Faith Development of Children ©
BY Marge Hampton
It is essential that developing faith be as intentional as are a child’s cognitive, social, emotional, and physical development. Just as these other areas of the child’s growth develop in stages, so does his or her faith. In most early childhood programs, the philosophy in the area of faith development is often based on the work of James W. Fowler. His studies and writing clearly shows that faith is developmental. A congregation is better able to respond to children and incorporate them into the life of the community when it broadens its awareness of children’s developing needs and abilities .
Implementation in an Early Childhood Setting
(1) A child’s developing faith can be influenced when they are provided a place where they feel safe and secure. The program must ensure that safe haven through the weekday preschool.
(2) Understanding that young children are concrete learners and gain more knowledge of their world through exploration than through explanation. By touching and feeling their environment they make sense of their world. Staff must be knowledgeable and they plan activities that reflect that knowledge.
(3) Through showing children both patience and praise. As we show patience children will learn to control their “wiggles”. Remember that praise must be genuine and merited. Whether in church or in school “wiggles” are normal in young children and as we are accepting and patient with young children, they grow and mature in their ability to control that impulsive behavior. The loving guidance of adults they have come to trust encourages appropriate behavior.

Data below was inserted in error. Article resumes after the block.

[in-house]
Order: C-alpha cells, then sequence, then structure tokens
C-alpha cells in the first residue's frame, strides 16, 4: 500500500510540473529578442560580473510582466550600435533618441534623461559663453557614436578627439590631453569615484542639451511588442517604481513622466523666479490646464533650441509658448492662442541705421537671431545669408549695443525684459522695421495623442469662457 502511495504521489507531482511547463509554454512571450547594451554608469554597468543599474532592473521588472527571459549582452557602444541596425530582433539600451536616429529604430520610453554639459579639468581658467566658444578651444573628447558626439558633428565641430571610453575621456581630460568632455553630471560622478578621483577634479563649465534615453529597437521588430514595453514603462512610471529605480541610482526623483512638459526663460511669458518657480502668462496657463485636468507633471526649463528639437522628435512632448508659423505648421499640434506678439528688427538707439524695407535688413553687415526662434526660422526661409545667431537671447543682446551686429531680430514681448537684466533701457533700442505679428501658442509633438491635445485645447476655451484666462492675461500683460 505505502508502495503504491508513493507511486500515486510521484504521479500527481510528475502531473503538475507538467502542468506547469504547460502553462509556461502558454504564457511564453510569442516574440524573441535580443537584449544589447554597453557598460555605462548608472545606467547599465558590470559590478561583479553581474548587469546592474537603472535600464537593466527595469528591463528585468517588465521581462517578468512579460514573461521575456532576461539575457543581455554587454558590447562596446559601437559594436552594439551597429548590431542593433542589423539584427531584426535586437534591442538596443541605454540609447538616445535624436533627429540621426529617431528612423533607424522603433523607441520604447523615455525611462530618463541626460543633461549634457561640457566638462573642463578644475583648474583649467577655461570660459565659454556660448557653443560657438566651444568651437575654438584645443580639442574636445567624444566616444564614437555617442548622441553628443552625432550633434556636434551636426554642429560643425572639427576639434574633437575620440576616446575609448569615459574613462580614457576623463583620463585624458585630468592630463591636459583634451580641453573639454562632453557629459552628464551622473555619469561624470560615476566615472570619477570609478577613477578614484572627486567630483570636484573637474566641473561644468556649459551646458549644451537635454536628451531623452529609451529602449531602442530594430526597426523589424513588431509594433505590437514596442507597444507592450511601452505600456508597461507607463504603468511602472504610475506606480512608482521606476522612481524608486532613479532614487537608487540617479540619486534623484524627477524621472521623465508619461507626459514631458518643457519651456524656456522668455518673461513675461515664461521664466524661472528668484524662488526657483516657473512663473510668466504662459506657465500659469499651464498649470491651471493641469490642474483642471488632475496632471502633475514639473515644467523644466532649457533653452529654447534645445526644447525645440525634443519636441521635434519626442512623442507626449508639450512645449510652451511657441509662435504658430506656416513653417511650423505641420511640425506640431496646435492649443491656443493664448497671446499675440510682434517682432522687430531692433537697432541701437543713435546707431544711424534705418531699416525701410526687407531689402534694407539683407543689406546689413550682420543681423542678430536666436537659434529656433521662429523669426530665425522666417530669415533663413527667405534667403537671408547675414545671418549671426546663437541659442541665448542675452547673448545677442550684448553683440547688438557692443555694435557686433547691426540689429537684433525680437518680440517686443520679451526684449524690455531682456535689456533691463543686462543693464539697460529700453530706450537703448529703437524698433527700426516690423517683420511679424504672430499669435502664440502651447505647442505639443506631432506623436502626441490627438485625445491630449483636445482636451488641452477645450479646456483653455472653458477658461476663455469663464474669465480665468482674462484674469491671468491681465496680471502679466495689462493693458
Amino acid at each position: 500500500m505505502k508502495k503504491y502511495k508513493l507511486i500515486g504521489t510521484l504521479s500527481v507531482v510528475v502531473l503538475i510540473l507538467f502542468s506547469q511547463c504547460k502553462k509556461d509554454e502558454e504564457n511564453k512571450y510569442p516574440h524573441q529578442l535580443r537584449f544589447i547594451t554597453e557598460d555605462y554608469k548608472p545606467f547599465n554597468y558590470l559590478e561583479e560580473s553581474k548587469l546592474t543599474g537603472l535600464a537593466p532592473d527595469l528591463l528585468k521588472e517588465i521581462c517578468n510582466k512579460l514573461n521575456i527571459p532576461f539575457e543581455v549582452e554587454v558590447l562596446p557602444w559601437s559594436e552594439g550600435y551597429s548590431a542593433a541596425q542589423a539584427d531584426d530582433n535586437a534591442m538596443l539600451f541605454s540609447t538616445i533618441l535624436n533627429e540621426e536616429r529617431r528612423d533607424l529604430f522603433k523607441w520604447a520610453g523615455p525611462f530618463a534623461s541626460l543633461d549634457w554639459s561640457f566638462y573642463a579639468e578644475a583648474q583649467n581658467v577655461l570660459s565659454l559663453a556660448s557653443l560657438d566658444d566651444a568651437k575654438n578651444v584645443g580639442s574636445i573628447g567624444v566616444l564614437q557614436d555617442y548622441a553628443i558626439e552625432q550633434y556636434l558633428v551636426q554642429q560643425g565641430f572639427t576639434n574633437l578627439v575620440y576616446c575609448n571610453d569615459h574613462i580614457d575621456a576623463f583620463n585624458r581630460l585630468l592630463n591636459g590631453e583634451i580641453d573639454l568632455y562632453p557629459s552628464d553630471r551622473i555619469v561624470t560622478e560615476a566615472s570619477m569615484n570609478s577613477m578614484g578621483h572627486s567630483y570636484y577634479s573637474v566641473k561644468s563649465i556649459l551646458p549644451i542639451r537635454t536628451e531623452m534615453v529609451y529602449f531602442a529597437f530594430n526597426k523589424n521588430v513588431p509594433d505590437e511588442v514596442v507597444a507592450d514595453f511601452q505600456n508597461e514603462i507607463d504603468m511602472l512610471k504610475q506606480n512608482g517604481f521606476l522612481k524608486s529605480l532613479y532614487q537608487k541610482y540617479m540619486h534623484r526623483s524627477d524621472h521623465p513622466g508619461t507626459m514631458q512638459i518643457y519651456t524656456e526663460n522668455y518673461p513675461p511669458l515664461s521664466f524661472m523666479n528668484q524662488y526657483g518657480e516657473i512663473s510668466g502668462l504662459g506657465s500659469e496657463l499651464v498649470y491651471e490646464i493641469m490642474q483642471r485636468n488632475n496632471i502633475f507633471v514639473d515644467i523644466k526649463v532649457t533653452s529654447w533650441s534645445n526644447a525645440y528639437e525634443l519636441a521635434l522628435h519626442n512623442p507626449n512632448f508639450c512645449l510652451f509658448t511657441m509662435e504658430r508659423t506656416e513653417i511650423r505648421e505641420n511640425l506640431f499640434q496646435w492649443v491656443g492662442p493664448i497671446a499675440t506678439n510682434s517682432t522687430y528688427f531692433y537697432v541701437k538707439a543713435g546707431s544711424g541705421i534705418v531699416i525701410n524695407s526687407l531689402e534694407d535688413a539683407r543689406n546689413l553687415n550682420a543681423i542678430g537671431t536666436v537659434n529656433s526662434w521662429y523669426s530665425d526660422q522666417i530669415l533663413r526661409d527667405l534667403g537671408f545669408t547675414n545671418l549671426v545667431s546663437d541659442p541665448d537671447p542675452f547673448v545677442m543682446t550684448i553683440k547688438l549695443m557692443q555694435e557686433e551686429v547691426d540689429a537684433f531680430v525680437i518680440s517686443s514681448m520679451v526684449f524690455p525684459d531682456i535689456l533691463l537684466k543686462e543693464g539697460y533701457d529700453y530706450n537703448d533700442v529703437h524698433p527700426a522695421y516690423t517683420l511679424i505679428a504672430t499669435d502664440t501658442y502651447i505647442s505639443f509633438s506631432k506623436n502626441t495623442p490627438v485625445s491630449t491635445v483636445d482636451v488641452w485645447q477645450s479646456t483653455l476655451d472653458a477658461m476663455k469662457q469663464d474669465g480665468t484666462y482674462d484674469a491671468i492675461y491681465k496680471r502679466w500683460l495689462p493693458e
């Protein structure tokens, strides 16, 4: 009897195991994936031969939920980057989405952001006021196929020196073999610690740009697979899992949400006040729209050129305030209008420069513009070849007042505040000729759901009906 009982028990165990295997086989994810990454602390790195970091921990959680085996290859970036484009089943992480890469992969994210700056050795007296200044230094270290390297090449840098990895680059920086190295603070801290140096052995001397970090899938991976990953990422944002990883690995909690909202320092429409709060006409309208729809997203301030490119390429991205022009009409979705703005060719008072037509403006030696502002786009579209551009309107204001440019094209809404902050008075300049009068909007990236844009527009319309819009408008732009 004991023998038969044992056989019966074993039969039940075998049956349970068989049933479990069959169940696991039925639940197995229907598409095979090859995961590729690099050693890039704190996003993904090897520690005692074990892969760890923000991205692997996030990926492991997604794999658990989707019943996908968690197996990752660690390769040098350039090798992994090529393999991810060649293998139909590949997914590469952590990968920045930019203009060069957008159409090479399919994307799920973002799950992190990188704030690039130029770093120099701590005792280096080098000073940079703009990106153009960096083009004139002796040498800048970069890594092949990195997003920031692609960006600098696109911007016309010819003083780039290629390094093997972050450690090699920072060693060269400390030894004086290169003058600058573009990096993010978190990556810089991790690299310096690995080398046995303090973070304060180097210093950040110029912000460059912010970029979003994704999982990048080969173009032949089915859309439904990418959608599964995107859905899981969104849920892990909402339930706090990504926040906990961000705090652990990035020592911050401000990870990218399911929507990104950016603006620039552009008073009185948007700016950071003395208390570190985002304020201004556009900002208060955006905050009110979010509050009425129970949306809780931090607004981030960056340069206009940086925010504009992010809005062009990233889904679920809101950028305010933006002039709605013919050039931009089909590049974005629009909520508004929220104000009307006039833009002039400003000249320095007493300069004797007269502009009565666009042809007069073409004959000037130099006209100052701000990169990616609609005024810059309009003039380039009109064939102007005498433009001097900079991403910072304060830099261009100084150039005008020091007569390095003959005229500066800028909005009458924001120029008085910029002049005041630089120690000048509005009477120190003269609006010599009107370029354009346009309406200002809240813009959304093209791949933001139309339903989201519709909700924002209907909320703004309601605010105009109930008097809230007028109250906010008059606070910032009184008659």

(4) Young children are “either-or” learners. They tend to think in terms only of “good” or “bad”. Staff respect children’s needs for positive words and images. Stories, pictures, and conversations shared with them, must use words that do not generally encourage “either-or” learning. The “worship and wonder” centers in the room provide appropriate stories and images.
(5) Children model the behaviors they see, so adults must be sure their behaviors reflect the beliefs and values consistent with our faith. Adults must be consistent in their interactions not only with the children, but also with the adults they work with. Children “watch” and “hear” all that is around them and may take it in as “the way to be”.
Article copyright by Marge Hampton © 2004-2005